Arriving at the 1976 German Grand Prix with a healthy championship lead, the Austrian had urged his fellow drivers to boycott the race, due to doubts about the circuit’s safety arrangements. Nonetheless, the race went ahead, only for his Ferrari to swerve off the track on the second lap, hit an embankment and burst into flames. As if that wasn’t fiery enough, he was then hit by the Surtees-Ford of Brett Lunger.
The defending world champion sustained horrendous burns in the wreckage, losing his right ear while also inhaling toxic fumes. He entered a coma and his life was in the balance – yet, he pulled off the miracle recovery, turning up in bandages just six weeks later to the Italian Grand Prix, where he finished in an astonishing fourth place.
However, still suffering the effects of his injuries and having missed several races in the meantime, Lauda was unable to prevent Briton James Hunt snatching the driver’s title for McLaren.
2. Martin Donnelly’s career ends while still strapped to his seat
Rising star Martin Donnelly had endured a frustrating season for the Camel Team Lotus team in 1990, the once all-conquering Norfolk team by now long a shadow of its former self. However, the squad’s mediocrity risked turning into outright tragedy when Donnelly suffered a serious crash during practice at the Jerez circuit for the Spanish Grand Prix.
The seat of the Northern Irishman’s Lotus 102 broke free from the car, flinging him clear of the wreckage and producing some of the most haunting images that have ever been seen in Formula One, of the driver lying on the tarmac while still strapped to his seat.
Donnelly’s fellow drivers – including legend Ayrton Senna – understandably thought he had been killed, but he did survive, albeit suffering brain and lung contusions as well as severe leg fractures. He did not ultimately have to have his leg amputated as had been feared, but he never raced in Formula One again.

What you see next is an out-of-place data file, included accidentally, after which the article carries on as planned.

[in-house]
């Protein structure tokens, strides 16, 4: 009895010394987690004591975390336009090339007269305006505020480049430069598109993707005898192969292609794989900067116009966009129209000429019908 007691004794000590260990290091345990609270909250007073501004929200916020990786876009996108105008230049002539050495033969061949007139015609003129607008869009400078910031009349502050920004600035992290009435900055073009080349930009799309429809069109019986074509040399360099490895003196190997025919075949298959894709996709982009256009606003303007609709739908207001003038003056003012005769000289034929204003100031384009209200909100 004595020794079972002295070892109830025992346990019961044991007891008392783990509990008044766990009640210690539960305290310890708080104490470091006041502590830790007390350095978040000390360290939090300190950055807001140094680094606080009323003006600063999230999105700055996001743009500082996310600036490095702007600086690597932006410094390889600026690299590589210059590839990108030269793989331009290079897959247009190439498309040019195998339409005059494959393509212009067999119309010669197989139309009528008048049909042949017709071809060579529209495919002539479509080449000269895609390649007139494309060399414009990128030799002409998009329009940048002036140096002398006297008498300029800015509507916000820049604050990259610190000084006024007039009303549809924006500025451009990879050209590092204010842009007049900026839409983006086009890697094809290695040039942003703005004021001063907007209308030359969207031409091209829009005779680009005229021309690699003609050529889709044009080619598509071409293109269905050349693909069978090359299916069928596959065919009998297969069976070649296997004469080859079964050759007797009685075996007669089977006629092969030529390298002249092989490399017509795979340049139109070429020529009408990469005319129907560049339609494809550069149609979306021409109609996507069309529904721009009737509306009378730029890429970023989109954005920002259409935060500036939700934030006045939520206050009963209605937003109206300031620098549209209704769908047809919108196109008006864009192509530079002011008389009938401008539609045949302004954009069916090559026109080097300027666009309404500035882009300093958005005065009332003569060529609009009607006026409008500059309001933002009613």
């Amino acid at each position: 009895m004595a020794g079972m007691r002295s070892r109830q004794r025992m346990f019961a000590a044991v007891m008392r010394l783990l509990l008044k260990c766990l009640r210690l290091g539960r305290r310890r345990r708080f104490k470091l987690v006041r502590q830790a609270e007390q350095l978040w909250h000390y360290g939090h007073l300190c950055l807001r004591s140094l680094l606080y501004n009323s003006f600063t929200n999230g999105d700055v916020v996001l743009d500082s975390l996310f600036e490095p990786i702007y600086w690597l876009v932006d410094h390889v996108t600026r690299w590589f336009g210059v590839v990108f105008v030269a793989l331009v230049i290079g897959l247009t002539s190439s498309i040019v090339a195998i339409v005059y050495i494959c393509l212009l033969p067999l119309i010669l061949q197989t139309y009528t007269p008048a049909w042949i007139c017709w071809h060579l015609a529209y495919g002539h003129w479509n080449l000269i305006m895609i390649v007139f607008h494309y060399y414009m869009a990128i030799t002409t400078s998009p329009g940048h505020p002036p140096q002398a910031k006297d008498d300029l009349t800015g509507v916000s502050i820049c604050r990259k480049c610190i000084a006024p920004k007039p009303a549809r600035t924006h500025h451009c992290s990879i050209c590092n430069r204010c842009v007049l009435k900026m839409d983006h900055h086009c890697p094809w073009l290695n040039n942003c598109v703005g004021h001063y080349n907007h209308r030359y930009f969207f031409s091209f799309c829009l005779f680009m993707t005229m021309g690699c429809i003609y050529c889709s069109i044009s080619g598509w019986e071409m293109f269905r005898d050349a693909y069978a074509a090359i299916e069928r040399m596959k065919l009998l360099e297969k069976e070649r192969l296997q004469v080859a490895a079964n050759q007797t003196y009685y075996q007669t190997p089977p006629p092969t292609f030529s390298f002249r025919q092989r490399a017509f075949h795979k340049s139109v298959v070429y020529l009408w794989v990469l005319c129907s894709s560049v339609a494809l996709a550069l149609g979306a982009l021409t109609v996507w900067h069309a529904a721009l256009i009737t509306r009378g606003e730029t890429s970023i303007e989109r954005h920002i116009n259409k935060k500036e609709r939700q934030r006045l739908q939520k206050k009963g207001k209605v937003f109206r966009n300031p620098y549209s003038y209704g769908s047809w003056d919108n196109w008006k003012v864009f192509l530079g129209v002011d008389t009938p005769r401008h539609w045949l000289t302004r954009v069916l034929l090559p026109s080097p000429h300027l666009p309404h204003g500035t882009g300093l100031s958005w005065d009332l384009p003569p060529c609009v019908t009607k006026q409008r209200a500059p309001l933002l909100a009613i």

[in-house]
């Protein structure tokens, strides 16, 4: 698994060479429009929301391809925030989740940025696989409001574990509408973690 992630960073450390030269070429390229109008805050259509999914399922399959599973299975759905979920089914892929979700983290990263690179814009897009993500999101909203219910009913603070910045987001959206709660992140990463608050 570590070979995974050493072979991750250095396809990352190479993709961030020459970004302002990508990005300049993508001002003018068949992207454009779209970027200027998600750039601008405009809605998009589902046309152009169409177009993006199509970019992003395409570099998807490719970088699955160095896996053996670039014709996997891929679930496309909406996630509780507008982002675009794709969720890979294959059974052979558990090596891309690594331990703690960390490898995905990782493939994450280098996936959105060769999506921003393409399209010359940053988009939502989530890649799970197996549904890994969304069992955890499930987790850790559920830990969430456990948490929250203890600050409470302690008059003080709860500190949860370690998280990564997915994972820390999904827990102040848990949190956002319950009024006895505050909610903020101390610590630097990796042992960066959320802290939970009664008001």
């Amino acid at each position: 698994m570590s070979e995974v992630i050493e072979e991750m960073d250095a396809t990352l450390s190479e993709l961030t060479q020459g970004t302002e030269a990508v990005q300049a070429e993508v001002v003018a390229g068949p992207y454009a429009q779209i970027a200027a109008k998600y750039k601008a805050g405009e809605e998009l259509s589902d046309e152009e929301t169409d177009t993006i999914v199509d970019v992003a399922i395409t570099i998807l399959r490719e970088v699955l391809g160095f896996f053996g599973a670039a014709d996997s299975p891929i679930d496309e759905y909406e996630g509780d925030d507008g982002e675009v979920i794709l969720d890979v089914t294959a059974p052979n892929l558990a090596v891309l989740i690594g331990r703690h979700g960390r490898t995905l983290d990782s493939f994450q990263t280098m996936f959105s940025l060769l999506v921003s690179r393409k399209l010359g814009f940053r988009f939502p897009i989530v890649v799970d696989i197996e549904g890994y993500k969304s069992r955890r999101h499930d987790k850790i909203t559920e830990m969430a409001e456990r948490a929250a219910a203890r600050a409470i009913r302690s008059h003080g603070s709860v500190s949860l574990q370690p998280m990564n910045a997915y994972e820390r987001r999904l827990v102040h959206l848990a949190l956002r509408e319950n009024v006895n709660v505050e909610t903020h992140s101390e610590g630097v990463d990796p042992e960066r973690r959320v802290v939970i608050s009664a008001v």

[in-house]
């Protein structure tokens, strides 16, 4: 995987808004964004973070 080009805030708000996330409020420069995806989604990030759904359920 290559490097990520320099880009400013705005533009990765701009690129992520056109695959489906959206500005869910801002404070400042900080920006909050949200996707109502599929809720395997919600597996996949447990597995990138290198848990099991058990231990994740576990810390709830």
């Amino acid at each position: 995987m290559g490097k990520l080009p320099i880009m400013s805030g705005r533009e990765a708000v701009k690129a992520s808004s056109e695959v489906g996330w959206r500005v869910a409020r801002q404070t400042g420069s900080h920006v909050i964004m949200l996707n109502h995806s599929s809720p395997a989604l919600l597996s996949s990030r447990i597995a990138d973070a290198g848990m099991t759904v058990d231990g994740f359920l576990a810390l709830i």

1. The Crowthorne Corner disaster
The 1977 South African Grand Prix at Kyalami may have been won by Ferrari’s Niki Lauda – then en route to his second world championship title – but the race will always be remembered for the terrible accident that took the lives of 19-year-old race marshal Frederick Jansen van Vuuren and driver Tom Pryce.
Renzo Zorzi’s Shadow-Ford suffered technical problems that were being tended to by van Vuuren and another race marshal, William Bill, on the sidelines at the circuit’s Crowthorne Corner during an exciting race.
Unfortunately, while other competitors in the race were able to drive past the two marshals furiously working on Zorzi’s car, Pryce was unfortunate enough to collide with van Vuuren, who was flung away at a great distance and died immediately.
In the process, the fire extinguisher that van Vuuren had been carrying slammed into Pryce’s head, killing him instantly and almost decapitating him. His Shadow car continued at speed down the main straight, with Pryce’s body still sat behind the wheel. When the car finally left the track at the first corner, it took the Ligier of Jacques Laffite out of the race in the process.
While there can be no doubt of the sheer horror of these crashes, there can similarly be little question that many lessons have been learned from them that have helped to greatly boost the safety of Formula One and motorsport in general.